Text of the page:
House of Representatives yesterday called on the Nigeria Customs Service to lift the ban on the delivery of petroleum products to filling stations located 20 kilometres from land borders.
This followed the adoption of a motion by Sada Soli Jibiya (APC, Katsina) who cited negative effects of the ban on people living in the areas.
Jibiya said the directive had brought more hardships to Nigerians living in the border communities.
According to him, the directive also contradicts the laws establishing the Nigeria Customs Service. He said: “The directive is tantamount to the Nigeria Customs Service exercising powers that violate the provisions of the Customs and Exercise Act as amended”.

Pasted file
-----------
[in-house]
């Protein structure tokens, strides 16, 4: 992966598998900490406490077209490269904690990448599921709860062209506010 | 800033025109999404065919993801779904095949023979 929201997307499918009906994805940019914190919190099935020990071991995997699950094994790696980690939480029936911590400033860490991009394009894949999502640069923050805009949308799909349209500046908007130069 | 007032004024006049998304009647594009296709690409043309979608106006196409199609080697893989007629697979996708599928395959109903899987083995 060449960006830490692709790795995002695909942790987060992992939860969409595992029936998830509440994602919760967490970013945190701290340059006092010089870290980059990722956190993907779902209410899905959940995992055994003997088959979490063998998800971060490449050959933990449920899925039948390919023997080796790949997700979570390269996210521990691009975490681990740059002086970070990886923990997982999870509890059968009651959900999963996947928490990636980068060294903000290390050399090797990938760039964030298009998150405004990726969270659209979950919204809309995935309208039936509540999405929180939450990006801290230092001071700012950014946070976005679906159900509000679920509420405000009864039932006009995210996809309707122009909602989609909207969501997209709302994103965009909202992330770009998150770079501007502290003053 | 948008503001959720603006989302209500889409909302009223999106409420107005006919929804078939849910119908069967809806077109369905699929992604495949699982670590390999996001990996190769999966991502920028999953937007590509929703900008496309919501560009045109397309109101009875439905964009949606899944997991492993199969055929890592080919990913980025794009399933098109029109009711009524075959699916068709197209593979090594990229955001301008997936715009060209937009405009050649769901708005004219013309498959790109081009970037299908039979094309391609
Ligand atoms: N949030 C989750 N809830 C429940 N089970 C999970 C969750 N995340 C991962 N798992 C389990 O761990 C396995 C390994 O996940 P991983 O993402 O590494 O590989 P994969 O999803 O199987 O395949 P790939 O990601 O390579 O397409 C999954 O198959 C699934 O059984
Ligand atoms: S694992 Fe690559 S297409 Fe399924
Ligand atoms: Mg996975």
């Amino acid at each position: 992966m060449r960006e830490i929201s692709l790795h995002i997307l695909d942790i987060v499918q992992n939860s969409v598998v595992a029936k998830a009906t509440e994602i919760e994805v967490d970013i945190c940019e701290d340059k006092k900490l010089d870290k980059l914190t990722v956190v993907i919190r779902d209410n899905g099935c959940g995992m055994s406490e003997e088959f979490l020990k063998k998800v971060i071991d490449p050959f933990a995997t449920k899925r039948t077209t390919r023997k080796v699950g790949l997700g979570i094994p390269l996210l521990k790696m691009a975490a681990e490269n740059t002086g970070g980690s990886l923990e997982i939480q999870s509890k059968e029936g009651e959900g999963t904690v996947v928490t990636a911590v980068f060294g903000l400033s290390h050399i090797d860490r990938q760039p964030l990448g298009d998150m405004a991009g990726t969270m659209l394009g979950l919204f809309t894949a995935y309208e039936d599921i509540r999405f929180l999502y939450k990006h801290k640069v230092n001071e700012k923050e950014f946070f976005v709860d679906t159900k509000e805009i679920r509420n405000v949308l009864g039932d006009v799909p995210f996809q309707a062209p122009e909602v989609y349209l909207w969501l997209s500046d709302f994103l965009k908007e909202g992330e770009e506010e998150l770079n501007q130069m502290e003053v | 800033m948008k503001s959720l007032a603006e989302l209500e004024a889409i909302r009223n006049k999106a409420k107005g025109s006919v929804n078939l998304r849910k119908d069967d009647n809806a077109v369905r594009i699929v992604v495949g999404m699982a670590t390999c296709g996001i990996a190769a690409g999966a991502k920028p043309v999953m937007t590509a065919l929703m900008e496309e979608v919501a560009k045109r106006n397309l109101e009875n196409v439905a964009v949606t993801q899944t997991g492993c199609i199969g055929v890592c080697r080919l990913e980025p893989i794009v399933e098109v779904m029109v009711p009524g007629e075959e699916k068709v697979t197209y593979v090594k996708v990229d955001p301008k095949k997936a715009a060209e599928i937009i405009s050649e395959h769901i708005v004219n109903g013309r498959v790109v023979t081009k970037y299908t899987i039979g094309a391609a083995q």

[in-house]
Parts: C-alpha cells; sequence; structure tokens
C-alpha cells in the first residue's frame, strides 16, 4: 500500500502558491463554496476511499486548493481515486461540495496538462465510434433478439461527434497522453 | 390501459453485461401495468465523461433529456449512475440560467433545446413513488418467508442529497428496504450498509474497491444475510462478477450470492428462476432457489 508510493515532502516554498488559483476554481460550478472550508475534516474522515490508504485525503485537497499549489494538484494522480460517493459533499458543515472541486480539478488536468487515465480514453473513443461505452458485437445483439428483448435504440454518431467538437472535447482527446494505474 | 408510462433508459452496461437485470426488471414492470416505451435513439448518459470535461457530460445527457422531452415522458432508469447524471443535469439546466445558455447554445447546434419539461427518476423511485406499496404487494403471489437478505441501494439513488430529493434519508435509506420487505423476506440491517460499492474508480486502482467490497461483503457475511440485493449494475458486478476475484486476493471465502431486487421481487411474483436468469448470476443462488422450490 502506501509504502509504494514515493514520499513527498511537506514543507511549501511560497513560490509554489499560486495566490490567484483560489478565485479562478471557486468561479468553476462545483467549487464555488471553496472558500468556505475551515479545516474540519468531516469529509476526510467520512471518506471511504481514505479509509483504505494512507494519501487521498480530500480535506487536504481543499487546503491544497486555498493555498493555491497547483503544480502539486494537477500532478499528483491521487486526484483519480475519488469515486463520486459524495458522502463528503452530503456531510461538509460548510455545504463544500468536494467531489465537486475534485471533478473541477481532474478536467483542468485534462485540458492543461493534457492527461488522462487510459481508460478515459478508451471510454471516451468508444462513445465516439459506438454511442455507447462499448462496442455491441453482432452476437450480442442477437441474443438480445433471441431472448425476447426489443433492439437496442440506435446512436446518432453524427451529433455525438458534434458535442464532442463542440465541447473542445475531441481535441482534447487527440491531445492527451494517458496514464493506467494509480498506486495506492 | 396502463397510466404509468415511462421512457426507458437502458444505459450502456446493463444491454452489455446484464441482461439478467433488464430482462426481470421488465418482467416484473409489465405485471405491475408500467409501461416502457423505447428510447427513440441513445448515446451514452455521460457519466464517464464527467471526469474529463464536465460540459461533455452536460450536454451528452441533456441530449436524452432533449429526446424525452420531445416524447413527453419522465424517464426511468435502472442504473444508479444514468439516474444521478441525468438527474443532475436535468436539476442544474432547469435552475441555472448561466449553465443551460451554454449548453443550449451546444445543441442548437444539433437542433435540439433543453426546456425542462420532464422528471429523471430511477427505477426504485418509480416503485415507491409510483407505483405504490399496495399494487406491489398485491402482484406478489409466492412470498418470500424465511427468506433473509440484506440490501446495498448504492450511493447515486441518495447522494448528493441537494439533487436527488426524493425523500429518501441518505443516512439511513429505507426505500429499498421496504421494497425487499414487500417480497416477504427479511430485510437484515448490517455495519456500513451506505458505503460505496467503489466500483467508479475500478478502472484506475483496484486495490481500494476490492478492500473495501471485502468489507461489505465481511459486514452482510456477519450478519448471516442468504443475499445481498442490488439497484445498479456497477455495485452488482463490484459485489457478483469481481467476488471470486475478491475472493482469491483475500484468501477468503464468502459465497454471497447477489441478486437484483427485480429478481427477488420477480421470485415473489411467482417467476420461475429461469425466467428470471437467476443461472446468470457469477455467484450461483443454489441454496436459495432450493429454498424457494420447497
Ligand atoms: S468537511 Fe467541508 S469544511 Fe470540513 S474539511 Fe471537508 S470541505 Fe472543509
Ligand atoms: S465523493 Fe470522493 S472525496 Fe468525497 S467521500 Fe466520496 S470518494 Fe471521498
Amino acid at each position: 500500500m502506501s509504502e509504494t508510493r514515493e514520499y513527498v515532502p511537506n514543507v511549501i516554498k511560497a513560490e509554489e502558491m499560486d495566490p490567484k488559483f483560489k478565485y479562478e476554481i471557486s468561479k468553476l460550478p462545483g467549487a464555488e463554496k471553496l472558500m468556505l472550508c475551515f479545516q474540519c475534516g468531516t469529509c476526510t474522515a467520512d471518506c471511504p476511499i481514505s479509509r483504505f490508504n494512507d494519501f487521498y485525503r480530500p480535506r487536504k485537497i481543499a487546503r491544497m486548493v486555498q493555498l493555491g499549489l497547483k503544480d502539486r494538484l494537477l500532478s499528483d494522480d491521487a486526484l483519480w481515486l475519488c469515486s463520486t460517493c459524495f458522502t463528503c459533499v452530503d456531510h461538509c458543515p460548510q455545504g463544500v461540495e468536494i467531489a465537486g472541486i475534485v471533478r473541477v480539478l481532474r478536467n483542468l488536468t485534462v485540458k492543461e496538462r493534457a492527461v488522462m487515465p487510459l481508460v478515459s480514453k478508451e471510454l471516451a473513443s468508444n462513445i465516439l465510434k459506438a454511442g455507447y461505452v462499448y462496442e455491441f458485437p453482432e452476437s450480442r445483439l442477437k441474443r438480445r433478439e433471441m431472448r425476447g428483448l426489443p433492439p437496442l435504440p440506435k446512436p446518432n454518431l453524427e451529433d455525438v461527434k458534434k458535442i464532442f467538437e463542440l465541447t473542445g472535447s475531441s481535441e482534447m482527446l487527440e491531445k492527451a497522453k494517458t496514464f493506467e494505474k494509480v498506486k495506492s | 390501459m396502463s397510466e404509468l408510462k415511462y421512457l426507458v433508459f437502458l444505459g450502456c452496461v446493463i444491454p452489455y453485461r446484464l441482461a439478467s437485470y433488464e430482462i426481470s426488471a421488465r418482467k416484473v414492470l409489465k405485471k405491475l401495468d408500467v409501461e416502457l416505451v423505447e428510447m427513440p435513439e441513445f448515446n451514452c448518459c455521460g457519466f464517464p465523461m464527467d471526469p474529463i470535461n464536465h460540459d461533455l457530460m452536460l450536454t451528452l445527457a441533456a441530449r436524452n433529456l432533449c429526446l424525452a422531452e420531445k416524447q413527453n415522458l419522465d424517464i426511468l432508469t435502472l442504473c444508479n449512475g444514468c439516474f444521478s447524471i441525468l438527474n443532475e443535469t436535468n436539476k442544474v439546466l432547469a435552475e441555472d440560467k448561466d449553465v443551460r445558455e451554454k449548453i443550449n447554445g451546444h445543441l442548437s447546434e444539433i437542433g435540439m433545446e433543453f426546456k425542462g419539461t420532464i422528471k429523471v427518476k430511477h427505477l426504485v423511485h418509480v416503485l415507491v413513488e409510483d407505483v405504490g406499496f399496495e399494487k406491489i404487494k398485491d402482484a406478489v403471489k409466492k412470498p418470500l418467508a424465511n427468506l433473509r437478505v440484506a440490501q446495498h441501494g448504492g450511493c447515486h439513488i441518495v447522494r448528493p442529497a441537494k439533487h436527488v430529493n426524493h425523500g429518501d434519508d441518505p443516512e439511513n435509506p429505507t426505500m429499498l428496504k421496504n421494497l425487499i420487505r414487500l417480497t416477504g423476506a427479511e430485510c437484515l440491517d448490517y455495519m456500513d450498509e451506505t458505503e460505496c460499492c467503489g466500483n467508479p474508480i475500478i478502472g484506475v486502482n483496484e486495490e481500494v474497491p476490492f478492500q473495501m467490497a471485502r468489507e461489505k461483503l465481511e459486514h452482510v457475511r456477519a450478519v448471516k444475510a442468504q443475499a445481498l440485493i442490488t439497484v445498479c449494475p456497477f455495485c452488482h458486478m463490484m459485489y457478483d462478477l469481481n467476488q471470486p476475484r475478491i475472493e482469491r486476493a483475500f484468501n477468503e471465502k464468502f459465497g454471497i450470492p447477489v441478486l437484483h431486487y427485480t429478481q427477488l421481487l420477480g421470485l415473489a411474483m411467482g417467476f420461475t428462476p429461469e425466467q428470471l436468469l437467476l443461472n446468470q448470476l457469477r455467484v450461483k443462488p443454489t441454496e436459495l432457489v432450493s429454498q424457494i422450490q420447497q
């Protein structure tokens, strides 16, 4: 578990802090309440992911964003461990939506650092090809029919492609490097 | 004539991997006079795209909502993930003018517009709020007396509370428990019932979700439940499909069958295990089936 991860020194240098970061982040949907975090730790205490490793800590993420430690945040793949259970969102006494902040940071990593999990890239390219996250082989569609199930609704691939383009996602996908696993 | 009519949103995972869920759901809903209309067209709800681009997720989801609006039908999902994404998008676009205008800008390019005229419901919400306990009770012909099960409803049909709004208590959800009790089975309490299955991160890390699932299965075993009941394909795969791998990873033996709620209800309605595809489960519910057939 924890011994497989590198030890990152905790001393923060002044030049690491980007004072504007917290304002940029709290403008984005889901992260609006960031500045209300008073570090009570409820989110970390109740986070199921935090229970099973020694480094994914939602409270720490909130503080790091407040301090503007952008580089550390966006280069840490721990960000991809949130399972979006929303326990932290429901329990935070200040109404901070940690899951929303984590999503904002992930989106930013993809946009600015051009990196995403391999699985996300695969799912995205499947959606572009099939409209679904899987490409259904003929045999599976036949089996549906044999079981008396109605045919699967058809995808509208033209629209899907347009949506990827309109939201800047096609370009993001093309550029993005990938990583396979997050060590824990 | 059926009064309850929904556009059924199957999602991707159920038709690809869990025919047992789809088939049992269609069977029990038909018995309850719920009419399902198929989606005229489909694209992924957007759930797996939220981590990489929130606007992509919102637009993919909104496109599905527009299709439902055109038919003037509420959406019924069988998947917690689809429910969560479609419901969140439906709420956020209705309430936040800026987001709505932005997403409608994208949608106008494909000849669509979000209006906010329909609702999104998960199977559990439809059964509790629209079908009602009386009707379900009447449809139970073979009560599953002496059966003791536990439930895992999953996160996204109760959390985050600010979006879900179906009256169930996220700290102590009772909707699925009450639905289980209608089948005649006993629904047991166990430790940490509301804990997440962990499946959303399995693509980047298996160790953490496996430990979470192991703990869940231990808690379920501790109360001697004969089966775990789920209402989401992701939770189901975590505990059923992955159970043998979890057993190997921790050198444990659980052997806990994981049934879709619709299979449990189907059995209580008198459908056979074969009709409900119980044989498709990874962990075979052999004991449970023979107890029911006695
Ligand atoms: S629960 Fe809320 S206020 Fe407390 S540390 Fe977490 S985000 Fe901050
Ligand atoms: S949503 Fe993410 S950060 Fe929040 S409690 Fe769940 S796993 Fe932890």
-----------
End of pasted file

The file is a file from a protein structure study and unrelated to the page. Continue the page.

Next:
Jibiya, whose constituency is located along the border between Nigeria and Niger, said the directive “will no doubt increase the suffering of Nigerians living in the border areas who are already feeling the impact of the border closure more than the rest of the country”,
He also expressed concern that “no alternative provision has been made to cater for the needs of the border communities, knowing fully how dependent the Nigerian economy is on petroleum products”.
According to him, the Department of Petroleum Resources, whose statutory duty is to regulate the supply of petroleum, is yet to make any statement or clarification on the issue.
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